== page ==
- key: make contacts early enough to accommodate their schedules.
Keep an idea clipping file. It is very helpful when someone tells you they would write if only they knew what to write about. You promptly hand them a topic list that you carry at all times!
FGS has a wonderful plan that is a variation of brainstorming. When a potential director is asked to run for office, they learn the requirements include the provision that once, during their three year tenure, they are to submit a FORUM article.
Note: the operative word here is submit, not write. Directors may compose an article, but many elect to delegate the writing to a third party. Some of FORUM’s best articles were referrals by FGS directors.
To barter means to “exchange in trade,” or to share skills. Editors have been known to write articles for sister publications in exchange for an article for their own magazine. Your area of expertise or research may not exactly fit the scope of your own periodical. But it fits some periodical. And that editor may be able to provide a story in return, or know of someone else who can.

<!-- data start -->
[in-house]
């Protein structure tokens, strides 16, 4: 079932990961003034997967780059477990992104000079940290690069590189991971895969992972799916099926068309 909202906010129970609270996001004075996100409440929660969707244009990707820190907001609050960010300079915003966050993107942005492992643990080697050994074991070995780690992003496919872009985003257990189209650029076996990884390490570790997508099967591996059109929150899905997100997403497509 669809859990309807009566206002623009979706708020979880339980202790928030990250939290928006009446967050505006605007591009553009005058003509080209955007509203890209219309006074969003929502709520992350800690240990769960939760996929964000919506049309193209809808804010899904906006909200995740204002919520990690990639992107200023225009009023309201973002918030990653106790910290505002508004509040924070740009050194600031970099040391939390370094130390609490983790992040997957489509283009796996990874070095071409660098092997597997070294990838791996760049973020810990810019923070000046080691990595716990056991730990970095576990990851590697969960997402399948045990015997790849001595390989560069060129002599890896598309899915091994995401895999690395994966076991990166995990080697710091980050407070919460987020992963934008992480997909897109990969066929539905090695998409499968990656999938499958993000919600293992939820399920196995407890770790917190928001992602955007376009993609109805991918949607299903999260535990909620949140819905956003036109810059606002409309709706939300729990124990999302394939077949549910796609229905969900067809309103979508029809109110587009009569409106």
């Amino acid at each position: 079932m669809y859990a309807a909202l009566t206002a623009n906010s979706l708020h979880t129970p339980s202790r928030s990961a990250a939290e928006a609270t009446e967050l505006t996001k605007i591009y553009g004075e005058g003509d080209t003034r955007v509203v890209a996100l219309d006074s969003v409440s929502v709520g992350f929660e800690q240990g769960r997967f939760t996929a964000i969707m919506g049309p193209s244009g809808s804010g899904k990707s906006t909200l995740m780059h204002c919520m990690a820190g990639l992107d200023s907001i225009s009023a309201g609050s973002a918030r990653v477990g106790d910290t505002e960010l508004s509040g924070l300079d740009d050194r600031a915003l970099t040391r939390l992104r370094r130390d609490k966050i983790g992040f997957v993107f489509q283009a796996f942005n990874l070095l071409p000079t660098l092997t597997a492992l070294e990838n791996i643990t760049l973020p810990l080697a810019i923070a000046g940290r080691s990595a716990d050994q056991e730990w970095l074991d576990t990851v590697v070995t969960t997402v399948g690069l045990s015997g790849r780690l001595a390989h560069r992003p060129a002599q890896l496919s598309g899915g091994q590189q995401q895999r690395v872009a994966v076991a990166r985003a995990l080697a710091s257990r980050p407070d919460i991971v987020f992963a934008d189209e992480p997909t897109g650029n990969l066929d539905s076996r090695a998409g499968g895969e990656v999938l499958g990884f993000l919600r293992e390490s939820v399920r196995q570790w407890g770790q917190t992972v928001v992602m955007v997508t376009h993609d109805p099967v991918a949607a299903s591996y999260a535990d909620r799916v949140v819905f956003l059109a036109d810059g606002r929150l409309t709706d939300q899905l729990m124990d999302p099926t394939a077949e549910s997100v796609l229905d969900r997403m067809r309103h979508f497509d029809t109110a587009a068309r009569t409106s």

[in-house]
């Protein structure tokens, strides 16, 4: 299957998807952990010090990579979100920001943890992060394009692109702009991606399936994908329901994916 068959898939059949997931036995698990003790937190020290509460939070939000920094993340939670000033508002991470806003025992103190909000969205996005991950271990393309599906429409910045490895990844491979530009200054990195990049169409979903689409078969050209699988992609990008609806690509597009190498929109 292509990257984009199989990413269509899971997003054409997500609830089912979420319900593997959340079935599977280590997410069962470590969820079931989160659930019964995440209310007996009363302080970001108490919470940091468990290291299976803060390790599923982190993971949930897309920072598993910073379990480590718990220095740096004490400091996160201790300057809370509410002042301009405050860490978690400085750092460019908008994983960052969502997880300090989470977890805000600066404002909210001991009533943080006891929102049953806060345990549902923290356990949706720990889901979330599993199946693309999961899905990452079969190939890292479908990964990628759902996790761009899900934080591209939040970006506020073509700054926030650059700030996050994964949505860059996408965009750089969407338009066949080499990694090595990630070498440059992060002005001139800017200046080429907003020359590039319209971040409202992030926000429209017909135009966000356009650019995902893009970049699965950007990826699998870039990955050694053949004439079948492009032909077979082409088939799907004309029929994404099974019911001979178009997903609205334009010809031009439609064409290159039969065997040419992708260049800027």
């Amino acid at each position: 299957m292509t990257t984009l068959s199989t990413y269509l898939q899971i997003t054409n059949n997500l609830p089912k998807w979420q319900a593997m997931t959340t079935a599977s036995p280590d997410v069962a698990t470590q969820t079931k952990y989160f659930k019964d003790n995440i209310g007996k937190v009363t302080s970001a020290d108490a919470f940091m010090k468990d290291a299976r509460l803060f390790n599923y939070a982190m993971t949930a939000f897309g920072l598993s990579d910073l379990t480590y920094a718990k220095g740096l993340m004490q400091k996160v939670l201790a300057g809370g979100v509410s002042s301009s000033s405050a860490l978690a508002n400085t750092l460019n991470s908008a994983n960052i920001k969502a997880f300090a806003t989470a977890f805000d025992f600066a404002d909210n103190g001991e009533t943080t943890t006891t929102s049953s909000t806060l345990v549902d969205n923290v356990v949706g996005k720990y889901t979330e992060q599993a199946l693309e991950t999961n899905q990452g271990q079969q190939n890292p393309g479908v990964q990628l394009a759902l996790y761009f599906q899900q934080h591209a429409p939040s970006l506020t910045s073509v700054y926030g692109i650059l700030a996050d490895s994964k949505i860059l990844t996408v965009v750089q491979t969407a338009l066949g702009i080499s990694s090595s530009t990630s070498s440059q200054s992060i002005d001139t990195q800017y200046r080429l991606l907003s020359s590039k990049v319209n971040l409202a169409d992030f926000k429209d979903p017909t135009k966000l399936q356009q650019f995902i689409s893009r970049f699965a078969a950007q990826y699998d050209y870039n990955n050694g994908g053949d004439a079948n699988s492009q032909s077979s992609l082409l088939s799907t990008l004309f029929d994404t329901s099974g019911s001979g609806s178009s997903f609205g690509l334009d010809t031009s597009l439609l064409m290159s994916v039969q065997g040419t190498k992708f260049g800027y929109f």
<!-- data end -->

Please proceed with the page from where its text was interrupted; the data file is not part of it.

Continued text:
View neighboring editors not as competitors, but colleagues. And barter your way into a good article.
I hesitate to even mention “borrow” but reprinting material from other publications has become a way of life for many editors. And there’s really nothing wrong with borrowing as long as reprints do not fill 50% or more of the periodical and as long as you are using the material with caution.